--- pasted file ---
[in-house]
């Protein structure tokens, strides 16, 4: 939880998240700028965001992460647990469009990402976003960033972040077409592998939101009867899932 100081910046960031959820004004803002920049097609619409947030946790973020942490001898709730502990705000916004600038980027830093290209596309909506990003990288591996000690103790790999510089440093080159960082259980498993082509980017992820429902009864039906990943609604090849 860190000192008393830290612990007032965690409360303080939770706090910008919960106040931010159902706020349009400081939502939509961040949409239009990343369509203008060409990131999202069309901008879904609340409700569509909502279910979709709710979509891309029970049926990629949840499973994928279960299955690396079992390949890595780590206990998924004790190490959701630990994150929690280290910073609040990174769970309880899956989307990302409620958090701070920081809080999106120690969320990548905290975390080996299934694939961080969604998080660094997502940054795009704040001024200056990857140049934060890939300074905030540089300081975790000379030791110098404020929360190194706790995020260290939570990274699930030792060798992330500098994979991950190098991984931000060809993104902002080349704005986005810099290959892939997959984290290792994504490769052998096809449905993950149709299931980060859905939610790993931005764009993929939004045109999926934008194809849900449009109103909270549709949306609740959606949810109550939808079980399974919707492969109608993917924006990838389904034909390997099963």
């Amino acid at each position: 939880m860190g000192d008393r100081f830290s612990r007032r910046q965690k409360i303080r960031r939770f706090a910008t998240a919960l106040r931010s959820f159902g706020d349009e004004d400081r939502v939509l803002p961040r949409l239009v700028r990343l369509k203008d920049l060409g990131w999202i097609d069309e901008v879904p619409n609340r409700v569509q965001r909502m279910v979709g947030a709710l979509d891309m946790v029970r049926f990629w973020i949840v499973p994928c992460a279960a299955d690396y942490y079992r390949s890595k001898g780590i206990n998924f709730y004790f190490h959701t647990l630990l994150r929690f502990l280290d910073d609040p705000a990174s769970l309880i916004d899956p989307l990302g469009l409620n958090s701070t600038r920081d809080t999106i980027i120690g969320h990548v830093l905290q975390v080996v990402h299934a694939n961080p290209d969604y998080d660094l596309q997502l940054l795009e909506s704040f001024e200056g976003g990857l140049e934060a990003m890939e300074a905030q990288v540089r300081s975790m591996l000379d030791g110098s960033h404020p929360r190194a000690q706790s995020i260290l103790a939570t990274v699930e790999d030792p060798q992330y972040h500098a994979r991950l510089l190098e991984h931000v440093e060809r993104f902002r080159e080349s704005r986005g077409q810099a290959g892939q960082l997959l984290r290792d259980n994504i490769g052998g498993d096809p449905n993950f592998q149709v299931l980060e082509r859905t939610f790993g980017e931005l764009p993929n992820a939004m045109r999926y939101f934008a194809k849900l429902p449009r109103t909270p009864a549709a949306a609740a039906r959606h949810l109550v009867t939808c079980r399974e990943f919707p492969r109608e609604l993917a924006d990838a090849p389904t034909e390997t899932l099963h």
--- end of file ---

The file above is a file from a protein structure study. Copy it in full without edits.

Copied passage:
[in-house]
């Protein structure tokens, strides 16, 4: 939880998240700028965001992460647990469009990402976003960033972040077409592998939101009867899932 100081910046960031959820004004803002920049097609619409947030946790973020942490001898709730502990705000916004600038980027830093290209596309909506990003990288591996000690103790790999510089440093080159960082259980498993082509980017992820429902009864039906990943609604090849 860190000192008393830290612990007032965690409360303080939770706090910008919960106040931010159902706020349009400081939502939509961040949409239009990343369509203008060409990131999202069309901008879904609340409700569509909502279910979709709710979509891309029970049926990629949840499973994928279960299955690396079992390949890595780590206990998924004790190490959701630990994150929690280290910073609040990174769970309880899956989307990302409620958090701070920081809080999106120690969320990548905290975390080996299934694939961080969604998080660094997502940054795009704040001024200056990857140049934060890939300074905030540089300081975790000379030791110098404020929360190194706790995020260290939570990274699930030792060798992330500098994979991950190098991984931000060809993104902002080349704005986005810099290959892939997959984290290792994504490769052998096809449905993950149709299931980060859905939610790993931005764009993929939004045109999926934008194809849900449009109103909270549709949306609740959606949810109550939808079980399974919707492969109608993917924006990838389904034909390997099963």
């Amino acid at each position: 939880m860190g000192d008393r100081f830290s612990r007032r910046q965690k409360i303080r960031r939770f706090a910008t998240a919960l106040r931010s959820f159902g706020d349009e004004d400081r939502v939509l803002p961040r949409l239009v700028r990343l369509k203008d920049l060409g990131w999202i097609d069309e901008v879904p619409n609340r409700v569509q965001r909502m279910v979709g947030a709710l979509d891309m946790v029970r049926f990629w973020i949840v499973p994928c992460a279960a299955d690396y942490y079992r390949s890595k001898g780590i206990n998924f709730y004790f190490h959701t647990l630990l994150r929690f502990l280290d910073d609040p705000a990174s769970l309880i916004d899956p989307l990302g469009l409620n958090s701070t600038r920081d809080t999106i980027i120690g969320h990548v830093l905290q975390v080996v990402h299934a694939n961080p290209d969604y998080d660094l596309q997502l940054l795009e909506s704040f001024e200056g976003g990857l140049e934060a990003m890939e300074a905030q990288v540089r300081s975790m591996l000379d030791g110098s960033h404020p929360r190194a000690q706790s995020i260290l103790a939570t990274v699930e790999d030792p060798q992330y972040h500098a994979r991950l510089l190098e991984h931000v440093e060809r993104f902002r080159e080349s704005r986005g077409q810099a290959g892939q960082l997959l984290r290792d259980n994504i490769g052998g498993d096809p449905n993950f592998q149709v299931l980060e082509r859905t939610f790993g980017e931005l764009p993929n992820a939004m045109r999926y939101f934008a194809k849900l429902p449009r109103t909270p009864a549709a949306a609740a039906r959606h949810l109550v009867t939808c079980r399974e990943f919707p492969r109608e609604l993917a924006d990838a090849p389904t034909e390997t899932l099963h």